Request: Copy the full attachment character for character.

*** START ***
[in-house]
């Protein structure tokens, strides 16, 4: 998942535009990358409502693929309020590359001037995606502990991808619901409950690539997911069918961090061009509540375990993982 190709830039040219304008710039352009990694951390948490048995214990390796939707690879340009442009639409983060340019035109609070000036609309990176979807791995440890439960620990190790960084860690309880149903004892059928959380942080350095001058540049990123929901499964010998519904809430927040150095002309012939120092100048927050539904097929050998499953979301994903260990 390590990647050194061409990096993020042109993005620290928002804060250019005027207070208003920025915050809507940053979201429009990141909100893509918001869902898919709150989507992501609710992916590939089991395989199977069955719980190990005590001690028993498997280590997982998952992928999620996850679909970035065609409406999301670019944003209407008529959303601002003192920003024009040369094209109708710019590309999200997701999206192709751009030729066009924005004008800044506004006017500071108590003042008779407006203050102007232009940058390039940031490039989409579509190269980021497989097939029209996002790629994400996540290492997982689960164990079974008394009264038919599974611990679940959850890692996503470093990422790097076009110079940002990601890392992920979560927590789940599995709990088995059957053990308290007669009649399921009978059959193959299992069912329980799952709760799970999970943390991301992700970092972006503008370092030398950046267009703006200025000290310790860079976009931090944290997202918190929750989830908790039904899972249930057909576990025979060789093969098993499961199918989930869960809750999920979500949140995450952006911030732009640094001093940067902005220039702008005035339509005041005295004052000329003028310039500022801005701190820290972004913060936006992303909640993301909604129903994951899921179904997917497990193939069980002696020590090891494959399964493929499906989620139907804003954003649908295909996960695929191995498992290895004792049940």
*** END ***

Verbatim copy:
[in-house]
């Protein structure tokens, strides 16, 4: 998942535009990358409502693929309020590359001037995606502990991808619901409950690539997911069918961090061009509540375990993982 190709830039040219304008710039352009990694951390948490048995214990390796939707690879340009442009639409983060340019035109609070000036609309990176979807791995440890439960620990190790960084860690309880149903004892059928959380942080350095001058540049990123929901499964010998519904809430927040150095002309012939120092100048927050539904097929050998499953979301994903260990 390590990647050194061409990096993020042109993005620290928002804060250019005027207070208003920025915050809507940053979201429009990141909100893509918001869902898919709150989507992501609710992916590939089991395989199977069955719980190990005590001690028993498997280590997982998952992928999620996850679909970035065609409406999301670019944003209407008529959303601002003192920003024009040369094209109708710019590309999200997701999206192709751009030729066009924005004008800044506004006017500071108590003042008779407006203050102007232009940058390039940031490039989409579509190269980021497989097939029209996002790629994400996540290492997982689960164990079974008394009264038919599974611990679940959850890692996503470093990422790097076009110079940002990601890392992920979560927590789940599995709990088995059957053990308290007669009649399921009978059959193959299992069912329980799952709760799970999970943390991301992700970092972006503008370092030398950046267009703006200025000290310790860079976009931090944290997202918190929750989830908790039904899972249930057909576990025979060789093969098993499961199918989930869960809750999920979500949140995450952006911030732009640094001093940067902005220039702008005035339509005041005295004052000329003028310039500022801005701190820290972004913060936006992303909640993301909604129903994951899921179904997917497990193939069980002696020590090891494959399964493929499906989620139907804003954003649908295909996960695929191995498992290895004792049940």